That means knowing or having a relative in Utah is not enough. An out-of-state defendant has to either conduct business here, such that would impact the residents of Utah. Or, they would have to cause harm to someone here. It is not enough even to just drive through the state and buy gas. One would have to do something like that on a regular enough basis for the court to consider doing business with the residents of Utah.

How to Get an Out-of-State Parent into a Utah Court for Purpose of Child Support
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Should I Appeal the Court’s Custody, Child Support, or Alimony Decision? (Part 2)

Reasons to Act Fast

When an adverse ruling comes down, you need to determine whether an objection or appeal is appropriate. You should make this decision as soon as possible. A few reasons exist as to why to make this decision quickly. First, there are deadlines you do not want to miss. Second, you will want as much time as possible to work on your objection or appeal. Third, acting fast is more efficient and can save you time and money.

There Are Deadlines

An objection to a domestic commissioner’s recommendation is due within 14 days of the commissioner announcing his or her recommendation. An appeal from a judge’s final decision is due within 30 days of entry of that decision. If you miss these deadlines, you limit your options. However, even if it seems you have missed these deadlines, you should consult an attorney. There may be other options available to you instead of an objection or appeal. Alternatively, there may be technicalities that change the deadline. This is more likely to be true for the 30-day appeal deadline.

It Takes Time to Prepare a Good Objection or Appeal

Your experience with school probably has taught you that procrastination does not lead to ideal results. It is no different with the law—particularly when objecting to a commissioner’s recommendation or appealing a judge’s ruling. It takes a certain amount of effort to successfully argue that a judge or commissioner was wrong. This is particularly true when the judge(s) to whom you appeal are inclined to give some amount of deference. To make a successful argument, there needs to be careful thought, analysis, and writing. These things take time.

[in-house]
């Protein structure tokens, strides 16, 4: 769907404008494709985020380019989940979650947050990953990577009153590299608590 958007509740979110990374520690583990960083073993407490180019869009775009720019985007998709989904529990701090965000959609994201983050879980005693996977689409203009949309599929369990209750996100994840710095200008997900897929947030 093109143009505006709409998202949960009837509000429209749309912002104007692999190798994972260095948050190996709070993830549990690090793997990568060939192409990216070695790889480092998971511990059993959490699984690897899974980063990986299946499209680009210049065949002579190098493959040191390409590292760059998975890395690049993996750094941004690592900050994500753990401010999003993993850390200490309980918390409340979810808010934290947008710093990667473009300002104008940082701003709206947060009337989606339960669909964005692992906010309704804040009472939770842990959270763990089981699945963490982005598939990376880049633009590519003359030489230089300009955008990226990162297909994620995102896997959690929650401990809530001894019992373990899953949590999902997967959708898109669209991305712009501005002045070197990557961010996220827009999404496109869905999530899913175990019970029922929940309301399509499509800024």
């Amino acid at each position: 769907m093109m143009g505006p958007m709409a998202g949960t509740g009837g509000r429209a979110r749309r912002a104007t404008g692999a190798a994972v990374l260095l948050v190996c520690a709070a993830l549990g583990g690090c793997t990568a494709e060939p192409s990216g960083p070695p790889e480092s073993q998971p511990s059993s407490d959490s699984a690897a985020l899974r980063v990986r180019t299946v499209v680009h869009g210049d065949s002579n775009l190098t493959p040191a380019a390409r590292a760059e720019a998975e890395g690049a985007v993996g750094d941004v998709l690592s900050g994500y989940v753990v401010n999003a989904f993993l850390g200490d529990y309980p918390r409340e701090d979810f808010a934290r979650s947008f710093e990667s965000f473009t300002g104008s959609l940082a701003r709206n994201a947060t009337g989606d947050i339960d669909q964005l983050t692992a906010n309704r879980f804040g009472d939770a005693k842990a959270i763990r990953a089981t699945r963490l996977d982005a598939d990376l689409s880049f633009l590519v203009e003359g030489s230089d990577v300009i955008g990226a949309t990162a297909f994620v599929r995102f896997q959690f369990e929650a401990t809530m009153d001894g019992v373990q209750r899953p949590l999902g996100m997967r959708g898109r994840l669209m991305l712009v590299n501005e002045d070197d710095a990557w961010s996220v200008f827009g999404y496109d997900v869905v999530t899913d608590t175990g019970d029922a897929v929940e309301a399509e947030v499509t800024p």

It Is Efficient to Decide Ahead

Quickly confronting the decision of whether you should object or appeal can save you time and money. If you procrastinate, you may find yourself filing an objection or notice of appeal without having truly analyzed your options for the sole purpose of preserving your options. After paying the filing fee for an appeal or getting ready for a hearing, you may realize it was a poor decision.

Thus, if you are faced with an adverse custody, child support, or alimony decision, act fast. Acting fast will help you meet deadlines, prepare a better objection or appeal, and save you time and money.

Should I Appeal the Court’s Custody, Child Support, or Alimony Decision? (Part 2)
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Should I Appeal the Court’s Custody, Child Support, or Alimony Decision?

In divorce cases, judges and commissioners make decisions about custody, child support, and alimony, among other things. If you do not like one of these decisions, you should act fast to consider an appeal or objection.

What Are Appeals and Objections?

Appeals and objections are the basic avenues for disputing judicial decisions or orders that you do not like. Whether you use an objection or an appeal depends on which judicial officer made the decision and in what context. Generally, you may object to a commissioner’s recommendation and appeal a final judgment entered by a judge.